Home > College Football, Div-I FBS, Draft, NFL > While Jake Locker Struggles, Ryan Mallett is Making Things Happen

While Jake Locker Struggles, Ryan Mallett is Making Things Happen

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If I were to characterize this draft class in terms of it’s quarterbacks, we’d have to think about guys with big arms, great frames, and limited accuracy.  Of course, it’s that last skill that will make or break a prospect at the next level, and a lot of guys that were projected to go high in this next draft simply do not have it.

For Jake Locker, perhaps the most touted NFL prospect in the class, the first three weeks of the season have been a disaster of sorts.  A win against Syracuse and a loss against BYU produced acceptable — but not NFL-type — results.  Locker was up around 60% in completion percentage, he had thrown for close to eight yards per attempt in those games.  Locker just needed a game against a strong college defense to show he could match up with the big guys.  He got that opportunity against Nebraska, a program with an elite defense.  Locker completed just 4 of 20 passes, threw two INTs, and didn’t even throw for four yards per attempt (which is actually pretty good considering those accuracy problems).

Jake Lockers line through three games this year is: completed 46 of 90 passes for 7.0 yards per attempt, 6 TDs, and 2 INTs.  His target completion percentage to be a legitimate first round pick is 70%.  If he throws 300 more passes this year, he would need to complete an obscene 227 of them to meet that mark.  Washington, more or less, won’t lose the rest of the year if Jake Locker is a legitimate first overall prospect.

Locker can’t really be blamed for any of this.  While he doesn’t appear to be much of an NFL prospect at quarterback, it’s not Jake Locker who has been going out of his way to remind you how lucky your franchise would be to have him.  That would be disinterested third parties who are trying to convince you of that.  Locker, to his credit, avoided being another Jevan Snead this year by actually going to pro executives and gauging his draft value before making the decision to come out.  On one hand, he’s probably going to hurt his draft stock going into this next draft.  But on the other hand, someone is going to take a flyer on him in some round next year, and if quarterback doesn’t work out, Locker is plenty athletic to go play another position…or baseball.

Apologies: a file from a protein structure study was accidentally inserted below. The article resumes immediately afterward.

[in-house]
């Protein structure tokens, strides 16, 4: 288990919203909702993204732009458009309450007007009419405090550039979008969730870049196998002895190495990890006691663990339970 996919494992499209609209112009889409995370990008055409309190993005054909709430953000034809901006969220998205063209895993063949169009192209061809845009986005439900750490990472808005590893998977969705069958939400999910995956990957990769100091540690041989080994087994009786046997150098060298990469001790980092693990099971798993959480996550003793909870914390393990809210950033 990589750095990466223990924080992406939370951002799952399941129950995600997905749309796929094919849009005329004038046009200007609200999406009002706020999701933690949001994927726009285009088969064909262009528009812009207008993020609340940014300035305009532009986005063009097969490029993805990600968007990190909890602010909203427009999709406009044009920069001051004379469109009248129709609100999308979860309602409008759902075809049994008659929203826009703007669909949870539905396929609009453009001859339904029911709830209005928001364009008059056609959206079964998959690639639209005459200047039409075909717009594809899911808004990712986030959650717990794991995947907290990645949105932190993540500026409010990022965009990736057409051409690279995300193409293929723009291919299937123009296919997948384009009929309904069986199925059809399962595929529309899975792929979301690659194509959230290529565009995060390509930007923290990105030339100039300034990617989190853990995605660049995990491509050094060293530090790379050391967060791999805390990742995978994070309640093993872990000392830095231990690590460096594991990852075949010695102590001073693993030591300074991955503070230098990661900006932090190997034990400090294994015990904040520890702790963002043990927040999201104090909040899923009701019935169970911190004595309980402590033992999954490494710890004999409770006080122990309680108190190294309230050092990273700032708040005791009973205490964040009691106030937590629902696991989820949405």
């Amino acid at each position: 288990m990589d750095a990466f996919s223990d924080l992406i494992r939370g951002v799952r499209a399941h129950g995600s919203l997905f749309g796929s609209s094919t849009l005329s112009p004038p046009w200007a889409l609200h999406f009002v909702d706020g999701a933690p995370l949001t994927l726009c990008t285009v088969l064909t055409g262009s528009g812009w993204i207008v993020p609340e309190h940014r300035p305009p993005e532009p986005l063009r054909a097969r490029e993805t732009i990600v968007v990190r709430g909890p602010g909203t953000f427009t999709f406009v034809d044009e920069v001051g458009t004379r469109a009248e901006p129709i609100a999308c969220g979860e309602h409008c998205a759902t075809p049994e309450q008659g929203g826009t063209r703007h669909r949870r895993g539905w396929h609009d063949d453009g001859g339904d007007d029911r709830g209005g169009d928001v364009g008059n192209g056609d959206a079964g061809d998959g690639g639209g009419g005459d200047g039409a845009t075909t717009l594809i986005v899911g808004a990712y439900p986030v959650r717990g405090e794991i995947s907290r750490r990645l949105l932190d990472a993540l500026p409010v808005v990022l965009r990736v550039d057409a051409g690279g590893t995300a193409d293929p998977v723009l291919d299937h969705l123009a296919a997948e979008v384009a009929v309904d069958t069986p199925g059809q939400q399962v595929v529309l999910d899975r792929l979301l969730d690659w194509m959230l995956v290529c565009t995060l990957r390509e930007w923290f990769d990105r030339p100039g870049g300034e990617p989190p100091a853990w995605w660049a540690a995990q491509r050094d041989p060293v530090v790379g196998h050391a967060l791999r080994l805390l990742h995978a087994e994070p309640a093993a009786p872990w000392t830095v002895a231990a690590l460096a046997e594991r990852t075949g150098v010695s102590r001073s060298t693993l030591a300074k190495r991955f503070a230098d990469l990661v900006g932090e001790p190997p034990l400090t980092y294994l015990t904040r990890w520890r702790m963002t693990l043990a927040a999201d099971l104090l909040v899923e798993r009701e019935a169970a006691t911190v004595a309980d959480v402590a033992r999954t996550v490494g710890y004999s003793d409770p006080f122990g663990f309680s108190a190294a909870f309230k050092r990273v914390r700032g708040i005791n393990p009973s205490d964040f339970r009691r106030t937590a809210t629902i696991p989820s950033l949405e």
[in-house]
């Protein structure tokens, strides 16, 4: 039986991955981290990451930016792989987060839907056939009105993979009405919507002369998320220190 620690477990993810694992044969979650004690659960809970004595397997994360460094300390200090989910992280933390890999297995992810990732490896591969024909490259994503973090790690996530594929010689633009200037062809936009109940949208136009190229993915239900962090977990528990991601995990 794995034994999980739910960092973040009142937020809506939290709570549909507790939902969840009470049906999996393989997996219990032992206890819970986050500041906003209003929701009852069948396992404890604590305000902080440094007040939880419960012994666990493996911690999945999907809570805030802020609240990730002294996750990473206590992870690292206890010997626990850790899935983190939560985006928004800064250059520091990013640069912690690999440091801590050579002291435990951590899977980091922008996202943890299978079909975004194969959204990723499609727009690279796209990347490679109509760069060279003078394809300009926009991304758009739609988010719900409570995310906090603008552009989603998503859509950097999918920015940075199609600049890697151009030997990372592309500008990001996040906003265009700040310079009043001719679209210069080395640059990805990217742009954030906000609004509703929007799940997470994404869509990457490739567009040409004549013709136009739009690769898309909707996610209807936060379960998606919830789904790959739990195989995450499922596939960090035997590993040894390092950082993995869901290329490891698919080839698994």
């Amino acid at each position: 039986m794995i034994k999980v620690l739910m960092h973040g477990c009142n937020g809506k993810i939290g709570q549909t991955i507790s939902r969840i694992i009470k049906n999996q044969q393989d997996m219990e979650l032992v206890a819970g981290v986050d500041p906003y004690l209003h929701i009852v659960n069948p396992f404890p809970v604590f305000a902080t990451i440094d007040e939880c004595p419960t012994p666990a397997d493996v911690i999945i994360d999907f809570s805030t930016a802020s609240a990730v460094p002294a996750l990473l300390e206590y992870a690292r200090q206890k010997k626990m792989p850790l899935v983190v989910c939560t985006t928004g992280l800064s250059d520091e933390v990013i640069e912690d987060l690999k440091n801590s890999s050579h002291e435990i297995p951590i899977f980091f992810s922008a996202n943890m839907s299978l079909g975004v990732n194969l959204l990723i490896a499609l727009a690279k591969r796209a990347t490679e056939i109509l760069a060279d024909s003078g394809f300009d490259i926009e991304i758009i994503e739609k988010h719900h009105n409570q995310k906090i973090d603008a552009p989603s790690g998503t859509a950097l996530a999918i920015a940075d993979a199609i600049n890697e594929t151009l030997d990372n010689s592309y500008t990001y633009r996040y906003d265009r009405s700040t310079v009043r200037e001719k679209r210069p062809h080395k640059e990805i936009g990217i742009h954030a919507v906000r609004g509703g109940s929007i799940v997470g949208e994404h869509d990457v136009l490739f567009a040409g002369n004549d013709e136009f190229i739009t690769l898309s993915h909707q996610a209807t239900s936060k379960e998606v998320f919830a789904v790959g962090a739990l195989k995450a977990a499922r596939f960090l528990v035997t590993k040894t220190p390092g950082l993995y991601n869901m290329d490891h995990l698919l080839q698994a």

Where Locker has failed — changing his prospect make-up — is more along the lines of the status quo for a college quarterback.  There’s another potential pro prospect who is, right now, making a big deal out of himself by developing into a legitimate first-overall type quarterback right before our eyes: Arkansas’ Ryan Mallett.

What’s most impressive about Mallett’s numbers is that they aren’t unreasonably inflated by playing FCS competition.  Arkansas opened against Tennessee Tech, but Mallett threw for more yards against both Louisiana-Monroe, and Georgia, than in that first game.  He’s thrown for exactly three touchdowns in each game, with just two interceptions between the three games — and none against Georgia.  More importantly, his game-winning drive to beat Georgia included a bunch of NFL type throws, with the clock as a significant factor on the road.  While Locker was expected to have his breakout game against a strong defense, it was unquestionably Mallett who has separated himself as the early favorite to be taken first overall.

Ryan Mallett’s line through three games this year: completed 70 of 100 passes, for 10.8 yards per attempt, and 9 TDs to 2 INTs.  He’s right at the mark I set for him to establish himself as a legitimate first overall QB candidate in the next draft.  Mallett has done it against good competition as well, actually finding ways to raise his play when it matters most.

Neither of these guys is likely to be the first overall pick in next year’s draft if Andrew Luck of Stanford comes out (I don’t think he will).  Luck may be a once in a lifetime type prospect someday.  But for Mallett and Locker, the day where they have to take their resume to the NFL and try to sell themselves as leaders of an organization is drawing nearer.  Clearly at the moment, they are moving in opposite directions.

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